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-   -   Assembling De Novo 454 Transcriptome Contigs and Singletons with Illumina Short Reads (http://seqanswers.com/forums/showthread.php?t=9768)

Vickenstein 03-01-2011 06:44 AM

Assembling De Novo 454 Transcriptome Contigs and Singletons with Illumina Short Reads
 
Background: I have assembled 4 million None Normalized 454 Titanium de novo transcriptome Reads using Newbler 2.5, and have gotten amazing results, 88000 contigs with N50 of 951 bp, 35000 isotigs with N50 1500 longest being 7900, and 276564 singletons. Now I am about to sequence the same transcriptome using Illumina 75+ bp platfrom.
Problem: I am contemplating the assembly software that I should be using.
I really like newber's isoform prediction, and am not sure if it possible to merge both sets of raws reads together in an good assembly.
I haven't seen any software out that are able to utilize a transcriptome reference for assembling new reads

aparna 03-02-2011 05:58 AM

I worked on Newbler on transcriptome data,while the concept of isotigs is good- 88k contigs with N50 951 is horrible.
With Illumina data I would advise you to look at Oasis/velvet and scripture.

cram 03-02-2011 08:43 AM

Quote:

I worked on Newbler on transcriptome data,while the concept of isotigs is good- 88k contigs with N50 951 is horrible.
Actually, an N50 of 951 sounds very good to me if you're doing a de-novo transcript assembly of some reasonably complex eukaryote. Remember too, Newbler uses a different definition of contig than most other assemblers, and the isotig N50 is probably a better value to use when comparing to other tools.

flxlex 03-03-2011 05:23 AM

Try adding the Illumina reads to newbler 2.5! See (my blog): http://contig.wordpress.com/2011/01/...her-platforms/

Vickenstein 03-03-2011 06:31 AM

Thanks for the reply. From the look of it I might have to reassemble the raw reads from 454 and the new reads from Illumina using both Oasis/velvet and Newbler. I will compare the results between these two methods.

BaCh 03-04-2011 04:43 AM

Quote:

Originally Posted by Vickenstein (Post 36089)
[...] Now I am about to sequence the same transcriptome using Illumina 75+ bp platfrom. [...]
I am contemplating the assembly software that I should be using.

I use the current development version of MIRA (V3.2.1.8) and just went through a RNASeq denovo 100bp with 22m reads.

Quote:

Originally Posted by Vickenstein (Post 36089)
I really like newber's isoform prediction, and am not sure if it possible to merge both sets of raws reads together in an good assembly.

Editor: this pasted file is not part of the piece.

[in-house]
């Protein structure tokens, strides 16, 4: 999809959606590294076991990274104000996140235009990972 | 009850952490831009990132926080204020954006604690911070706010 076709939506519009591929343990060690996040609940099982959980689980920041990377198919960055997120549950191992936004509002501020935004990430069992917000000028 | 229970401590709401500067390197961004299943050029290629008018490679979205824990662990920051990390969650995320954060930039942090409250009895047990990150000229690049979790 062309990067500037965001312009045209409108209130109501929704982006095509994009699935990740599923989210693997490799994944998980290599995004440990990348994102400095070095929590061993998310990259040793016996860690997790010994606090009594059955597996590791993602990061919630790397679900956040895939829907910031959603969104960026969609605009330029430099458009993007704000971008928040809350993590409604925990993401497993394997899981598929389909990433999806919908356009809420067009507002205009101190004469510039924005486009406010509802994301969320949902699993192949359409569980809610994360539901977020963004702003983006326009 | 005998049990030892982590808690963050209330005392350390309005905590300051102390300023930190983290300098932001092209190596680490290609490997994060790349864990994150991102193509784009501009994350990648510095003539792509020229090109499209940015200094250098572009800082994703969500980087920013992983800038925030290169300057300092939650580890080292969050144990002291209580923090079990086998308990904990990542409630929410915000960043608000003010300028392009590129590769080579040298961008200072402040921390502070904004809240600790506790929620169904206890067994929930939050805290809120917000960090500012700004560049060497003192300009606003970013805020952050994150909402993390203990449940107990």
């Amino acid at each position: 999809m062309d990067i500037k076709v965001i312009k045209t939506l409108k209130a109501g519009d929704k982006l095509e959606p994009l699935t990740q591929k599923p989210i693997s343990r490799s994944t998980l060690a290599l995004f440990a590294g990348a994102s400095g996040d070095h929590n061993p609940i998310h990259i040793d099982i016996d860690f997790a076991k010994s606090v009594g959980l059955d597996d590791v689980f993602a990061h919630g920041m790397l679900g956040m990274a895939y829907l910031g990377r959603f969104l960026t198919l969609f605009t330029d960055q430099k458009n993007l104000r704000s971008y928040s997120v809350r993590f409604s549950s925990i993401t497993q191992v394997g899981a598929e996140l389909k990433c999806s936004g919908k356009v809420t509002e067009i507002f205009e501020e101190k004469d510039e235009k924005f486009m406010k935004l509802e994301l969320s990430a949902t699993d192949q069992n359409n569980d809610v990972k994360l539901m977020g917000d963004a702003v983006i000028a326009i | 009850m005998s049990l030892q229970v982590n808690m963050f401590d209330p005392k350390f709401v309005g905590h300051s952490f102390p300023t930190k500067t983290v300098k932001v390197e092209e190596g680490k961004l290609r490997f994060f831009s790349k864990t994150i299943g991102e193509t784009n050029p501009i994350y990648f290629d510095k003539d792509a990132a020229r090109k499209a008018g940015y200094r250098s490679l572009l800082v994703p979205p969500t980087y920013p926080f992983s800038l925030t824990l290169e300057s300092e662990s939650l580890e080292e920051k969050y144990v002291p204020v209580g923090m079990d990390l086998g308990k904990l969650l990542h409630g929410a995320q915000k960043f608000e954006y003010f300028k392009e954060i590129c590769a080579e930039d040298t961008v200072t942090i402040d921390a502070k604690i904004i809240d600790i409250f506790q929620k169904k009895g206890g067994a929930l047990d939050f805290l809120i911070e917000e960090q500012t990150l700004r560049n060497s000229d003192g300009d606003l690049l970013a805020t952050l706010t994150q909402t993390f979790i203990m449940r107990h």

It is. I regularly use MIRA for genome de-novo with 454 and Illumina (ranging from 36 to 100mers). Should also work with mixed transcriptome.

Quote:

Originally Posted by Vickenstein (Post 36089)
I haven't seen any software out that are able to utilize a transcriptome reference for assembling new reads

MIRA. No problem if your reference is a transcriptome, but stay away from trying to map RNASeq to a genome, that will fail miserably at intron/exon boundaries.

B.

Disclaimer 1: I'm the author of MIRA, your mileage may vary (but then I'd like to hear about it)
Disclaimer 2: for data sets with more than 40m reads you probably want to wait for a next version.

sklages 03-04-2011 12:22 PM

Quote:

Originally Posted by Vickenstein (Post 36300)
Thanks for the reply. From the look of it I might have to reassemble the raw reads from 454 and the new reads from Illumina using both Oasis/velvet and Newbler. I will compare the results between these two methods.

Depending on the library itself, I suspect that coverage issues might also prevent a "good assembly" with non-normalized data. I had a 3mio-titanium-reads-human-non-normalzied-cDNA dataset;one fourth of the whole library representing the same gene ... Newbler even failed to map and assemble this set (crashed during consensus calculation). Non-normalized libraries are not the best option to assemble (denovo) with NGS data .. but as I said, it depends on the library.

Sven

BaCh 03-05-2011 12:43 AM

Quote:

Originally Posted by sklages (Post 36436)
I had a 3mio-titanium-reads-human-non-normalzied-cDNA dataset;one fourth of the whole library representing the same gene ... Newbler even failed to map and assemble this set (crashed during consensus calculation).

*cough* 750k times the same gene? I would not expect any program to really assemble that de-novo if not specially primed. In mapping too, the coverage might be somewhat on the unexpected side.

B.


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